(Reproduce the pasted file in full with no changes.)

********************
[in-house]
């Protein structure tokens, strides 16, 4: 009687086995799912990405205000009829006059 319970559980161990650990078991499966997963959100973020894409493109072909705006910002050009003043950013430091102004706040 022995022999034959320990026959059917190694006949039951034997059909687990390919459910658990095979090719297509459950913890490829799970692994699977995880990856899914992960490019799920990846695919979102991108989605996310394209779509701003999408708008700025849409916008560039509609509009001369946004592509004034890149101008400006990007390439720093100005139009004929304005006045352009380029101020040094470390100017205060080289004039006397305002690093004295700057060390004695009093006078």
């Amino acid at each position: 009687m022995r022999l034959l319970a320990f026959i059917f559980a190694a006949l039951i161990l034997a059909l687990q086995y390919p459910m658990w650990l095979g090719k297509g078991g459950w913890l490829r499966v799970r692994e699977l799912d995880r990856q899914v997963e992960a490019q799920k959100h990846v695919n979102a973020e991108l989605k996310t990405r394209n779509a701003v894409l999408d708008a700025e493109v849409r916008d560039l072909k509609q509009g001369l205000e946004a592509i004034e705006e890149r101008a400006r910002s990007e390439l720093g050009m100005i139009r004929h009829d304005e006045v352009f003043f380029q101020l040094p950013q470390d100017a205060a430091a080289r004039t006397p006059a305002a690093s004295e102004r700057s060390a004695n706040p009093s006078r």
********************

[in-house]
């Protein structure tokens, strides 16, 4: 009687086995799912990405205000009829006059 319970559980161990650990078991499966997963959100973020894409493109072909705006910002050009003043950013430091102004706040 022995022999034959320990026959059917190694006949039951034997059909687990390919459910658990095979090719297509459950913890490829799970692994699977995880990856899914992960490019799920990846695919979102991108989605996310394209779509701003999408708008700025849409916008560039509609509009001369946004592509004034890149101008400006990007390439720093100005139009004929304005006045352009380029101020040094470390100017205060080289004039006397305002690093004295700057060390004695009093006078």
């Amino acid at each position: 009687m022995r022999l034959l319970a320990f026959i059917f559980a190694a006949l039951i161990l034997a059909l687990q086995y390919p459910m658990w650990l095979g090719k297509g078991g459950w913890l490829r499966v799970r692994e699977l799912d995880r990856q899914v997963e992960a490019q799920k959100h990846v695919n979102a973020e991108l989605k996310t990405r394209n779509a701003v894409l999408d708008a700025e493109v849409r916008d560039l072909k509609q509009g001369l205000e946004a592509i004034e705006e890149r101008a400006r910002s990007e390439l720093g050009m100005i139009r004929h009829d304005e006045v352009f003043f380029q101020l040094p950013q470390d100017a205060a430091a080289r004039t006397p006059a305002a690093s004295e102004r700057s060390a004695n706040p009093s006078r």